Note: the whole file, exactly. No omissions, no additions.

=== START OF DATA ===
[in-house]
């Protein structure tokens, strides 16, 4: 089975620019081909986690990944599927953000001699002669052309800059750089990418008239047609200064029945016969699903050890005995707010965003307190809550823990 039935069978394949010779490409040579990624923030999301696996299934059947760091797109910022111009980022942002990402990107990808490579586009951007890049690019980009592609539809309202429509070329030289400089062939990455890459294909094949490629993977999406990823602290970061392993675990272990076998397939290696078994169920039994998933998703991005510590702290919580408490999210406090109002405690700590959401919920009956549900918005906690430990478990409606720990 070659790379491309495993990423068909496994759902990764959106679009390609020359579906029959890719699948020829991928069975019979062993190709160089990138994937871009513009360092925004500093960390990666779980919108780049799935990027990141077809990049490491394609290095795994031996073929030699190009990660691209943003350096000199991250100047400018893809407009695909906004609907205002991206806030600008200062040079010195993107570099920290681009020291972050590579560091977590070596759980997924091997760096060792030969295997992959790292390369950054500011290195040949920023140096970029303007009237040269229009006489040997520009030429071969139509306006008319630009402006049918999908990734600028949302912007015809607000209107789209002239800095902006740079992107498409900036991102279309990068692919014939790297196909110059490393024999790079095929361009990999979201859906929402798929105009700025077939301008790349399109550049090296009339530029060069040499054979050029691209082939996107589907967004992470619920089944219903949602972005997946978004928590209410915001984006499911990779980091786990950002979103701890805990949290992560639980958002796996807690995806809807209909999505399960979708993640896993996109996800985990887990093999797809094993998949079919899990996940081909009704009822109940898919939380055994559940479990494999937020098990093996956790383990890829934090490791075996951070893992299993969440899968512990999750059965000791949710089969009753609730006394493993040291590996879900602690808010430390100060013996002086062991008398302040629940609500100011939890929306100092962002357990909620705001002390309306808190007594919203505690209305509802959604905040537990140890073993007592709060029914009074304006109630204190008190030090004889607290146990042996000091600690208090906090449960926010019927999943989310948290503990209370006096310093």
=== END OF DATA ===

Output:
[in-house]
């Protein structure tokens, strides 16, 4: 089975620019081909986690990944599927953000001699002669052309800059750089990418008239047609200064029945016969699903050890005995707010965003307190809550823990 039935069978394949010779490409040579990624923030999301696996299934059947760091797109910022111009980022942002990402990107990808490579586009951007890049690019980009592609539809309202429509070329030289400089062939990455890459294909094949490629993977999406990823602290970061392993675990272990076998397939290696078994169920039994998933998703991005510590702290919580408490999210406090109002405690700590959401919920009956549900918005906690430990478990409606720990 070659790379491309495993990423068909496994759902990764959106679009390609020359579906029959890719699948020829991928069975019979062993190709160089990138994937871009513009360092925004500093960390990666779980919108780049799935990027990141077809990049490491394609290095795994031996073929030699190009990660691209943003350096000199991250100047400018893809407009695909906004609907205002991206806030600008200062040079010195993107570099920290681009020291972050590579560091977590070596759980997924091997760096060792030969295997992959790292390369950054500011290195040949920023140096970029303007009237040269229009006489040997520009030429071969139509306006008319630009402006049918999908990734600028949302912007015809607000209107789209002239800095902006740079992107498409900036991102279309990068692919014939790297196909110059490393024999790079095929361009990999979201859906929402798929105009700025077939301008790349399109550049090296009339530029060069040499054979050029691209082939996107589907967004992470619920089944219903949602972005997946978004928590209410915001984006499911990779980091786990950002979103701890805990949290992560639980958002796996807690995806809807209909999505399960979708993640896993996109996800985990887990093999797809094993998949079919899990996940081909009704009822109940898919939380055994559940479990494999937020098990093996956790383990890829934090490791075996951070893992299993969440899968512990999750059965000791949710089969009753609730006394493993040291590996879900602690808010430390100060013996002086062991008398302040629940609500100011939890929306100092962002357990909620705001002390309306808190007594919203505690209305509802959604905040537990140890073993007592709060029914009074304006109630204190008190030090004889607290146990042996000091600690208090906090449960926010019927999943989310948290503990209370006096310093």